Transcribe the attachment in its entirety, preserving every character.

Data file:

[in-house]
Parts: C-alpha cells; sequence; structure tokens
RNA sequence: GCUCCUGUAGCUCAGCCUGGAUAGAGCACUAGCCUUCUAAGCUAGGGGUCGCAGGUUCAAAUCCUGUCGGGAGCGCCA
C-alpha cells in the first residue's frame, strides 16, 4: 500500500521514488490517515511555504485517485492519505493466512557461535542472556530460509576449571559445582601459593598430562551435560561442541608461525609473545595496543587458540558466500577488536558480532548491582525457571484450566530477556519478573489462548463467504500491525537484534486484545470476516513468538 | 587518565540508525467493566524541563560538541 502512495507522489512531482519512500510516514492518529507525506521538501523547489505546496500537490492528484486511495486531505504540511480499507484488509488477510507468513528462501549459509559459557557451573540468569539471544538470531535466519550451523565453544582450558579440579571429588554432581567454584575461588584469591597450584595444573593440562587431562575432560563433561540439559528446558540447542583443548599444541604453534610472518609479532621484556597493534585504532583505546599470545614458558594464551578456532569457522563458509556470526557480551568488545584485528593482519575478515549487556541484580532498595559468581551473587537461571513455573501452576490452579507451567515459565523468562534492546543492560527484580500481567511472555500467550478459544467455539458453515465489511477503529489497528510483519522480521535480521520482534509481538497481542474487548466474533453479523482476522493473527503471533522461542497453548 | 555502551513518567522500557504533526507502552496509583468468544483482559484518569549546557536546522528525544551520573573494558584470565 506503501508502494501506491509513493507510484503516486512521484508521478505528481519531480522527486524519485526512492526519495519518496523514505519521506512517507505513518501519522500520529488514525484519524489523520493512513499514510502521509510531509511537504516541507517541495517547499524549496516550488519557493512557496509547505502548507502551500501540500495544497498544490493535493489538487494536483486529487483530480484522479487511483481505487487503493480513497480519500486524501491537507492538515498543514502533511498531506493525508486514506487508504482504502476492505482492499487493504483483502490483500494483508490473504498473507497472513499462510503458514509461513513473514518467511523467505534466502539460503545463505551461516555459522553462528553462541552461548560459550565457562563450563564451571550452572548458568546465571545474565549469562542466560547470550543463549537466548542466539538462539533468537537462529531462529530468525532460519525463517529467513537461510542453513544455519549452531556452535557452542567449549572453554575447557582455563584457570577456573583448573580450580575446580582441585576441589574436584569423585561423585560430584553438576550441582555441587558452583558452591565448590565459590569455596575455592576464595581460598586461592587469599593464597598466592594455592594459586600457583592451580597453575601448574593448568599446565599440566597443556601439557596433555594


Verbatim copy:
[in-house]
Parts: C-alpha cells; sequence; structure tokens
RNA sequence: GCUCCUGUAGCUCAGCCUGGAUAGAGCACUAGCCUUCUAAGCUAGGGGUCGCAGGUUCAAAUCCUGUCGGGAGCGCCA
C-alpha cells in the first residue's frame, strides 16, 4: 500500500521514488490517515511555504485517485492519505493466512557461535542472556530460509576449571559445582601459593598430562551435560561442541608461525609473545595496543587458540558466500577488536558480532548491582525457571484450566530477556519478573489462548463467504500491525537484534486484545470476516513468538 | 587518565540508525467493566524541563560538541 502512495507522489512531482519512500510516514492518529507525506521538501523547489505546496500537490492528484486511495486531505504540511480499507484488509488477510507468513528462501549459509559459557557451573540468569539471544538470531535466519550451523565453544582450558579440579571429588554432581567454584575461588584469591597450584595444573593440562587431562575432560563433561540439559528446558540447542583443548599444541604453534610472518609479532621484556597493534585504532583505546599470545614458558594464551578456532569457522563458509556470526557480551568488545584485528593482519575478515549487556541484580532498595559468581551473587537461571513455573501452576490452579507451567515459565523468562534492546543492560527484580500481567511472555500467550478459544467455539458453515465489511477503529489497528510483519522480521535480521520482534509481538497481542474487548466474533453479523482476522493473527503471533522461542497453548 | 555502551513518567522500557504533526507502552496509583468468544483482559484518569549546557536546522528525544551520573573494558584470565 506503501508502494501506491509513493507510484503516486512521484508521478505528481519531480522527486524519485526512492526519495519518496523514505519521506512517507505513518501519522500520529488514525484519524489523520493512513499514510502521509510531509511537504516541507517541495517547499524549496516550488519557493512557496509547505502548507502551500501540500495544497498544490493535493489538487494536483486529487483530480484522479487511483481505487487503493480513497480519500486524501491537507492538515498543514502533511498531506493525508486514506487508504482504502476492505482492499487493504483483502490483500494483508490473504498473507497472513499462510503458514509461513513473514518467511523467505534466502539460503545463505551461516555459522553462528553462541552461548560459550565457562563450563564451571550452572548458568546465571545474565549469562542466560547470550543463549537466548542466539538462539533468537537462529531462529530468525532460519525463517529467513537461510542453513544455519549452531556452535557452542567449549572453554575447557582455563584457570577456573583448573580450580575446580582441585576441589574436584569423585561423585560430584553438576550441582555441587558452583558452591565448590565459590569455596575455592576464595581460598586461592587469599593464597598466592594455592594459586600457583592451580597453575601448574593448568599446565599440566597443556601439557596433555594